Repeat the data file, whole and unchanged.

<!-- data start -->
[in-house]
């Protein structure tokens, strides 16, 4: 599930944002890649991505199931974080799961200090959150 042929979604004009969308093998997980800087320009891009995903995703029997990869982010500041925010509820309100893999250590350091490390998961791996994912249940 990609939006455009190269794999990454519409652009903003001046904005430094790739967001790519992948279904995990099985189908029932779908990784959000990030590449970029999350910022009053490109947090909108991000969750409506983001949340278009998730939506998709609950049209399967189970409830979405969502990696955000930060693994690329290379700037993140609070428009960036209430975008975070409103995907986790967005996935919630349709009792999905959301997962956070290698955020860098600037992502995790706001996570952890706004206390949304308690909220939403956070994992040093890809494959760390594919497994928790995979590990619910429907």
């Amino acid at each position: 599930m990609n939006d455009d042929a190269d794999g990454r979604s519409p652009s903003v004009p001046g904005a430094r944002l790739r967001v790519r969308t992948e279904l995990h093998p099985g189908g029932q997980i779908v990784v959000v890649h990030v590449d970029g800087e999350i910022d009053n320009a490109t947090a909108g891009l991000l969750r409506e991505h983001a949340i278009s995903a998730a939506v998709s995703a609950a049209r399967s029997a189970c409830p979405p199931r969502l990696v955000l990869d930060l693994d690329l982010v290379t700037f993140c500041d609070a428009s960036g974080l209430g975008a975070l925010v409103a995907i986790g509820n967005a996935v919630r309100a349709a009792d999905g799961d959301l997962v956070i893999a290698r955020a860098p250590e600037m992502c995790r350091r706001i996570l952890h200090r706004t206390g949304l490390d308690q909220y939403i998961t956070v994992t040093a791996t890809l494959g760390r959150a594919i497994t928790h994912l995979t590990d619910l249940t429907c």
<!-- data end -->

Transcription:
[in-house]
């Protein structure tokens, strides 16, 4: 599930944002890649991505199931974080799961200090959150 042929979604004009969308093998997980800087320009891009995903995703029997990869982010500041925010509820309100893999250590350091490390998961791996994912249940 990609939006455009190269794999990454519409652009903003001046904005430094790739967001790519992948279904995990099985189908029932779908990784959000990030590449970029999350910022009053490109947090909108991000969750409506983001949340278009998730939506998709609950049209399967189970409830979405969502990696955000930060693994690329290379700037993140609070428009960036209430975008975070409103995907986790967005996935919630349709009792999905959301997962956070290698955020860098600037992502995790706001996570952890706004206390949304308690909220939403956070994992040093890809494959760390594919497994928790995979590990619910429907």
């Amino acid at each position: 599930m990609n939006d455009d042929a190269d794999g990454r979604s519409p652009s903003v004009p001046g904005a430094r944002l790739r967001v790519r969308t992948e279904l995990h093998p099985g189908g029932q997980i779908v990784v959000v890649h990030v590449d970029g800087e999350i910022d009053n320009a490109t947090a909108g891009l991000l969750r409506e991505h983001a949340i278009s995903a998730a939506v998709s995703a609950a049209r399967s029997a189970c409830p979405p199931r969502l990696v955000l990869d930060l693994d690329l982010v290379t700037f993140c500041d609070a428009s960036g974080l209430g975008a975070l925010v409103a995907i986790g509820n967005a996935v919630r309100a349709a009792d999905g799961d959301l997962v956070i893999a290698r955020a860098p250590e600037m992502c995790r350091r706001i996570l952890h200090r706004t206390g949304l490390d308690q909220y939403i998961t956070v994992t040093a791996t890809l494959g760390r959150a594919i497994t928790h994912l995979t590990d619910l249940t429907c």